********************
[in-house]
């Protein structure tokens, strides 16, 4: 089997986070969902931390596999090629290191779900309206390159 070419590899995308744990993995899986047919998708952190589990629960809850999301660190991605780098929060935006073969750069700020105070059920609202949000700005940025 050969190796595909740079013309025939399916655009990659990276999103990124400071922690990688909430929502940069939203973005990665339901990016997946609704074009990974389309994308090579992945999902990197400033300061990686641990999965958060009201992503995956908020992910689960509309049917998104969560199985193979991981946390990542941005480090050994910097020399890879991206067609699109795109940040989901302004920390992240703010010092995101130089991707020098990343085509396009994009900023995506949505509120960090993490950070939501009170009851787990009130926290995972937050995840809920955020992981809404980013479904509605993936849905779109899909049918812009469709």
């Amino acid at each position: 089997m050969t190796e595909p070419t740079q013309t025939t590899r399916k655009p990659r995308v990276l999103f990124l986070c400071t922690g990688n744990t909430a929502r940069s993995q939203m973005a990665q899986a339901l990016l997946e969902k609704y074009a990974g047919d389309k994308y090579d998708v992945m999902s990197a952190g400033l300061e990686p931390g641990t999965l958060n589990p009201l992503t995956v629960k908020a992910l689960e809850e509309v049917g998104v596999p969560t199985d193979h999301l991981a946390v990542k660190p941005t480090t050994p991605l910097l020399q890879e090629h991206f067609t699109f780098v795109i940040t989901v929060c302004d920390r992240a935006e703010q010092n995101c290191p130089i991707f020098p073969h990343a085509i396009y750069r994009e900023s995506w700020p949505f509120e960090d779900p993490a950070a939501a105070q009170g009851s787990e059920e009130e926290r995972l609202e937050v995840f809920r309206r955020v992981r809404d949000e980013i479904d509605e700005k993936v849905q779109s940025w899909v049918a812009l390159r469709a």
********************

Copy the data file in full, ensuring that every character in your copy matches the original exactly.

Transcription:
[in-house]
């Protein structure tokens, strides 16, 4: 089997986070969902931390596999090629290191779900309206390159 070419590899995308744990993995899986047919998708952190589990629960809850999301660190991605780098929060935006073969750069700020105070059920609202949000700005940025 050969190796595909740079013309025939399916655009990659990276999103990124400071922690990688909430929502940069939203973005990665339901990016997946609704074009990974389309994308090579992945999902990197400033300061990686641990999965958060009201992503995956908020992910689960509309049917998104969560199985193979991981946390990542941005480090050994910097020399890879991206067609699109795109940040989901302004920390992240703010010092995101130089991707020098990343085509396009994009900023995506949505509120960090993490950070939501009170009851787990009130926290995972937050995840809920955020992981809404980013479904509605993936849905779109899909049918812009469709």
């Amino acid at each position: 089997m050969t190796e595909p070419t740079q013309t025939t590899r399916k655009p990659r995308v990276l999103f990124l986070c400071t922690g990688n744990t909430a929502r940069s993995q939203m973005a990665q899986a339901l990016l997946e969902k609704y074009a990974g047919d389309k994308y090579d998708v992945m999902s990197a952190g400033l300061e990686p931390g641990t999965l958060n589990p009201l992503t995956v629960k908020a992910l689960e809850e509309v049917g998104v596999p969560t199985d193979h999301l991981a946390v990542k660190p941005t480090t050994p991605l910097l020399q890879e090629h991206f067609t699109f780098v795109i940040t989901v929060c302004d920390r992240a935006e703010q010092n995101c290191p130089i991707f020098p073969h990343a085509i396009y750069r994009e900023s995506w700020p949505f509120e960090d779900p993490a950070a939501a105070q009170g009851s787990e059920e009130e926290r995972l609202e937050v995840f809920r309206r955020v992981r809404d949000e980013i479904d509605e700005k993936v849905q779109s940025w899909v049918a812009l390159r469709a």